It started out more than five feet tall, weighed 750 pounds, and cost about $5,000. The first microwave, the Radarange, built by Raytheon Corporation in 1947, was based on the accidental discovery of a melted chocolate bar.
Several years prior to Raytheon’s first attempt at the microwave oven, a scientist, Percy Spencer, experimented with a new magnetron, a vacuum tube that releases energy to power radar equipment.
Radar was vital during World War II. It allowed for easier detection of enemy planes and ships, especially German U-Boats. Raytheon scientists looked for new ways to improve the magnetron and increase productivity during a time of great need.
Cooking a TV dinner was not on their to-do lists. It was only by chance – and after the war had ended – that one scientist finally noticed one of the magnetron’s other possible uses.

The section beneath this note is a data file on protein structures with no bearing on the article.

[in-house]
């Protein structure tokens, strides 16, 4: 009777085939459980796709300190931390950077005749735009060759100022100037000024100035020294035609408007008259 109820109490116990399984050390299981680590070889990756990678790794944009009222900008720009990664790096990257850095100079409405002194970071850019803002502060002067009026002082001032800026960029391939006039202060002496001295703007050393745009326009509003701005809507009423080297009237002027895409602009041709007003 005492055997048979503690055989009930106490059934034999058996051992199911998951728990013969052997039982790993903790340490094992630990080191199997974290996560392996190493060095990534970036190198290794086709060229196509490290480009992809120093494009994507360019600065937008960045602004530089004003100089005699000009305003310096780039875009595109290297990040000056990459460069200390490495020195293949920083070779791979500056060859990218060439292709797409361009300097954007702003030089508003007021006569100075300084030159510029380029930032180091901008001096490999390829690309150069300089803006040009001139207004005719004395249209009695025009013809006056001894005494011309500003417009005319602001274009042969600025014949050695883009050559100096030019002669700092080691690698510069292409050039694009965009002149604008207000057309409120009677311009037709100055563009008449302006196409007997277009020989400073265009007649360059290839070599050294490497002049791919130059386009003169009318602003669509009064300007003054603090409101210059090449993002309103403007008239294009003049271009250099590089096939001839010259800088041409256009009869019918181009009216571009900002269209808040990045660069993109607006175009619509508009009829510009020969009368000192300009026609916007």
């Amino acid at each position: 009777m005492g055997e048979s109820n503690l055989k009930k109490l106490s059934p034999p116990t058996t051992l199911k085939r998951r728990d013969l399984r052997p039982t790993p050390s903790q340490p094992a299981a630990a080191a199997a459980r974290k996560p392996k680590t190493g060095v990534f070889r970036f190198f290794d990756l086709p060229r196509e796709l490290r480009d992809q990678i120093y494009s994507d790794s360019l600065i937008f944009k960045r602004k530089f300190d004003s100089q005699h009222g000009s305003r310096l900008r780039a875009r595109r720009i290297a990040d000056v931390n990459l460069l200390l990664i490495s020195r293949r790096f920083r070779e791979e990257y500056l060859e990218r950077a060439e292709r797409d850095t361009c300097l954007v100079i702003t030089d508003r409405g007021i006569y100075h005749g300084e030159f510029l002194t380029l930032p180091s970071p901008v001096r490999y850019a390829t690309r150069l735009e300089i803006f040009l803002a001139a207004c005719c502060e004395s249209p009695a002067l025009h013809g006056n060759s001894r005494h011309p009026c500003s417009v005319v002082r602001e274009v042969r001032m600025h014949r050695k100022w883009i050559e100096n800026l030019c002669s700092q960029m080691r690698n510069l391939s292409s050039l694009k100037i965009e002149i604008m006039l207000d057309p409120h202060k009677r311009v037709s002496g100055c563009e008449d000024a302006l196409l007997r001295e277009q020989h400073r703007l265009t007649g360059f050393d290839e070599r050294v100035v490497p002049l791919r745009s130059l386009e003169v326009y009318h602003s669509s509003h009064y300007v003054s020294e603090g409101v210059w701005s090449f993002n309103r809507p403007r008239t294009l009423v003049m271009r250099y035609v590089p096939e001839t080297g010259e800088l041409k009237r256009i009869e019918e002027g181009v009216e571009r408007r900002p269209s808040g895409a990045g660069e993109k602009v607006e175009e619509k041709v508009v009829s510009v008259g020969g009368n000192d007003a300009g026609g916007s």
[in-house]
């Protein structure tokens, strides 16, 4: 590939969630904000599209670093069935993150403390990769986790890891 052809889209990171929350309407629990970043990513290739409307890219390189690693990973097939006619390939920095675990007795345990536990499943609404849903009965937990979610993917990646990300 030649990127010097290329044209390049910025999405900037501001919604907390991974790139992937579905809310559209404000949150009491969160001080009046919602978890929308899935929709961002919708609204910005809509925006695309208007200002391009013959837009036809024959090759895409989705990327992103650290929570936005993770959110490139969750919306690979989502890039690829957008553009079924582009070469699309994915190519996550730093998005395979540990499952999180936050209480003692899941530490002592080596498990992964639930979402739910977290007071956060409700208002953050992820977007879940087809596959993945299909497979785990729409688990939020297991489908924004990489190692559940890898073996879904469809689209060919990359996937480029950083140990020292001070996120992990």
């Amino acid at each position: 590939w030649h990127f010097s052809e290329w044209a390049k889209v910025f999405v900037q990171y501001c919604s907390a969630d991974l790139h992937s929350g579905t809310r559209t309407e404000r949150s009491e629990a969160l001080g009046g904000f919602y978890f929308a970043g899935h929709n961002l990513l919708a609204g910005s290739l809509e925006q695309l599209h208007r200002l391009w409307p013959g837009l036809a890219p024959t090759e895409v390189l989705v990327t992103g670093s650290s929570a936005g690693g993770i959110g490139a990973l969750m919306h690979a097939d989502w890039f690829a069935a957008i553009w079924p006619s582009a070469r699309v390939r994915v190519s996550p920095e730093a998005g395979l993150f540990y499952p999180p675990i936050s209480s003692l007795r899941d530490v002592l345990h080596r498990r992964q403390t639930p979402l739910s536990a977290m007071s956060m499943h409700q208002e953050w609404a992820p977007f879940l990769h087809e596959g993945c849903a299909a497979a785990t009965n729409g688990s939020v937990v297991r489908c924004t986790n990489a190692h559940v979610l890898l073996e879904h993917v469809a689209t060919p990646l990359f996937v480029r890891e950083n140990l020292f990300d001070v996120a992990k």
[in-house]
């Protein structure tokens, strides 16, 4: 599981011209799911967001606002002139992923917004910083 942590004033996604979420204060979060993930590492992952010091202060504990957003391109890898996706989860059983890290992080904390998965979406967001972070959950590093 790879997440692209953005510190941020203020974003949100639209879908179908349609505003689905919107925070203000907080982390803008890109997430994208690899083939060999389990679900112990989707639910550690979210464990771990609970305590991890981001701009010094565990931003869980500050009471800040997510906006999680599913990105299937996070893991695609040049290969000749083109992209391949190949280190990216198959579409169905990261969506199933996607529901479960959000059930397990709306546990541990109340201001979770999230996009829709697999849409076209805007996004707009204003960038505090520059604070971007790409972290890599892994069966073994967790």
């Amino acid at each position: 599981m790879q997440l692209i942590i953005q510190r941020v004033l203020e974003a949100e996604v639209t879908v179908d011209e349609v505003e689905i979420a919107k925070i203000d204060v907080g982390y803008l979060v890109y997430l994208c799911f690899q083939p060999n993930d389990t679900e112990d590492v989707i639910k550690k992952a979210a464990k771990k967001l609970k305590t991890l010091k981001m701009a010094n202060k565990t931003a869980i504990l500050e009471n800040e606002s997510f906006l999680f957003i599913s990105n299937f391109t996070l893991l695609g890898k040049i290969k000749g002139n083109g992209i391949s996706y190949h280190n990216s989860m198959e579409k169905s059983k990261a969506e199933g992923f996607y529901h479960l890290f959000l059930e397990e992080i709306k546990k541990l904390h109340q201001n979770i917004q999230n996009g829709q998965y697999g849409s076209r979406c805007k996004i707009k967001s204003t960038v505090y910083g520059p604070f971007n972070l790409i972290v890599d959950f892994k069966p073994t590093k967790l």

While working with the device, Spencer noticed that the chocolate bar in his pocket started melting. He attributed it to the microwaves and, like any good scientist, conducted more tests.
First, Spencer tried corn kernels. After they successfully popped, Spencer tried heating more foods. The results led engineers to attempt to contain the microwaves in a safe enclosure, the microwave oven.
The countertop microwave oven that’s in almost all American kitchens today was first introduced to the public in 1967 by the Amana Corporation (acquired by Raytheon in 1965).
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